1. I agree with the view of law taken by the lower Appellate Court. One Achbaibar, died and the zemindars put his daughter-in-law in possession as an occupancy tenant. The plaintiffs went to the CiVil Court to dispossess the daughter-in-law of Achhaibar on the ground that they were entitled to succeed Achhaibar in the occupancy holding and not the daughter-in-law. The plaintiffs cannot be permitted to choose jurisdiction of Court by the nature of their allegations. The Court has to see the remedy which the plaintiffs really desire. As pointed out by a Bench of this Court in Badri Kasodhan v. Sarju Misir 22 Ind. Cas. 668 : 36 A. 65 : 12 A.L.J. 29, the provisions of Section 79 of the Tenancy Act apply to cases where there has been a constructive as well as an actual or physical ejectment of a tenant from his tenancy. It is explained there that the principle seems to be that where a person, claiming to 11have succeeded to a tenancy by right of inheritance, finds that on endeavouring to take possession of the same his right is denied and his possession ousted by the zemindar, he has suffered an ejectment at the hands of the landlord within the meaning of Section 79, and his appropriate remedy is by a suit under the Tenancy Act. In the present case the zemindars put Achhaibar's daughter-in-law in possession, so there was constructive ouster of the plaintiffs from the occupancy holding by the zemindars. The remedy of the plaintiffs lay in going to the Revenue Court to obtain possession. The period of limitation of six months cannot be extended to one of 12 years by the plaintiffs seeking remedy in the Civil Court instead of the appropriate Court of Revenue.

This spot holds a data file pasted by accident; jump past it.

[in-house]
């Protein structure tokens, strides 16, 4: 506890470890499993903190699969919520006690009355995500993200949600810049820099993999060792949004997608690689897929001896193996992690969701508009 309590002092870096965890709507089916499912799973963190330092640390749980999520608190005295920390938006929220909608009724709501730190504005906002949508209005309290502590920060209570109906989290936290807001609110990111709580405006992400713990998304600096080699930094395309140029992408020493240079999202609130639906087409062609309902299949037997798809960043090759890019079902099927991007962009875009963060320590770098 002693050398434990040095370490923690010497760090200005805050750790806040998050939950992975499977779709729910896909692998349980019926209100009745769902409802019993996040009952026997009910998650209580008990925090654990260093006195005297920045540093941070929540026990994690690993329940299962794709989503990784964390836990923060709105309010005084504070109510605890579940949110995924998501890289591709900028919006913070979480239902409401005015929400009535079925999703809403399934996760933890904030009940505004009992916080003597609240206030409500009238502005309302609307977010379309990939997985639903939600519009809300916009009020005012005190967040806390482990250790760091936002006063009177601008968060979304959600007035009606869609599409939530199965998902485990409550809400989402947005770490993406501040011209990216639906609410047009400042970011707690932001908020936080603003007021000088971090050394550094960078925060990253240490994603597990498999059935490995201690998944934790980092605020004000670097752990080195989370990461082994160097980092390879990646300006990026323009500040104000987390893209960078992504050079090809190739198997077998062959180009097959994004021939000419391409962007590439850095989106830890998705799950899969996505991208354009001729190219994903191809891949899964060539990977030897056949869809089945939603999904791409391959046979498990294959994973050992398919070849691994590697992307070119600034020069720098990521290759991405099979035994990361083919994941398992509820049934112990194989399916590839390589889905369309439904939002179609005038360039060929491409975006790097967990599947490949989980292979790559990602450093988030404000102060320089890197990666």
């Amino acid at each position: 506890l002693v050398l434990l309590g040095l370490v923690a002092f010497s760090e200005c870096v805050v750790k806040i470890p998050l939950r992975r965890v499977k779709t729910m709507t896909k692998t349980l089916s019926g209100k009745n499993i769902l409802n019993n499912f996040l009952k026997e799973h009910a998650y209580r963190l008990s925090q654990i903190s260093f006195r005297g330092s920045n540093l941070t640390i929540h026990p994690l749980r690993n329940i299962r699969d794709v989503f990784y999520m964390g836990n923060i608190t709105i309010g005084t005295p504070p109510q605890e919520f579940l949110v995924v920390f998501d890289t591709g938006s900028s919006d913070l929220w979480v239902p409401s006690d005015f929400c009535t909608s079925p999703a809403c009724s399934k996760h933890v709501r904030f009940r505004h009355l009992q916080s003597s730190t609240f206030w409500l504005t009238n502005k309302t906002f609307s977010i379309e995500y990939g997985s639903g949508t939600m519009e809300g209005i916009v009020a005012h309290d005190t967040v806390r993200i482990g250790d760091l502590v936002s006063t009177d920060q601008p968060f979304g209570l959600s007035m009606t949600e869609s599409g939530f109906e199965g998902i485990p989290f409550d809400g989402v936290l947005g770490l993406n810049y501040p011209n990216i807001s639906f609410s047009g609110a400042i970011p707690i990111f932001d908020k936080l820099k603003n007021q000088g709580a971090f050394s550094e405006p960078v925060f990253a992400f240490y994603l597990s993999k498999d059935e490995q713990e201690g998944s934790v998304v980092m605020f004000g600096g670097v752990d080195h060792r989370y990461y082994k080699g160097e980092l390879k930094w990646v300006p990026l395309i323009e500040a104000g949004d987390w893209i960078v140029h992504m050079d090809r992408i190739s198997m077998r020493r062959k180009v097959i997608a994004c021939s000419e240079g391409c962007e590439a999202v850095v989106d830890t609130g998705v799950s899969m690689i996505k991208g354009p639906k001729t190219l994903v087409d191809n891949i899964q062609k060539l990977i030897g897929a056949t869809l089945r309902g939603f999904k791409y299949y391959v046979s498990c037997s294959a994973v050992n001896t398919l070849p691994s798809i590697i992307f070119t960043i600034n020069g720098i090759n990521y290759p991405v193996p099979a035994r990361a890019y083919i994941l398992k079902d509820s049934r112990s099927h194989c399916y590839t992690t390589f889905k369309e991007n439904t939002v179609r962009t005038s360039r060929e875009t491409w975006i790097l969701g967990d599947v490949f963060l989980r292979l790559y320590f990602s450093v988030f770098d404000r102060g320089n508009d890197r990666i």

2. I dismiss this appeal under Order XLI, Rule 11.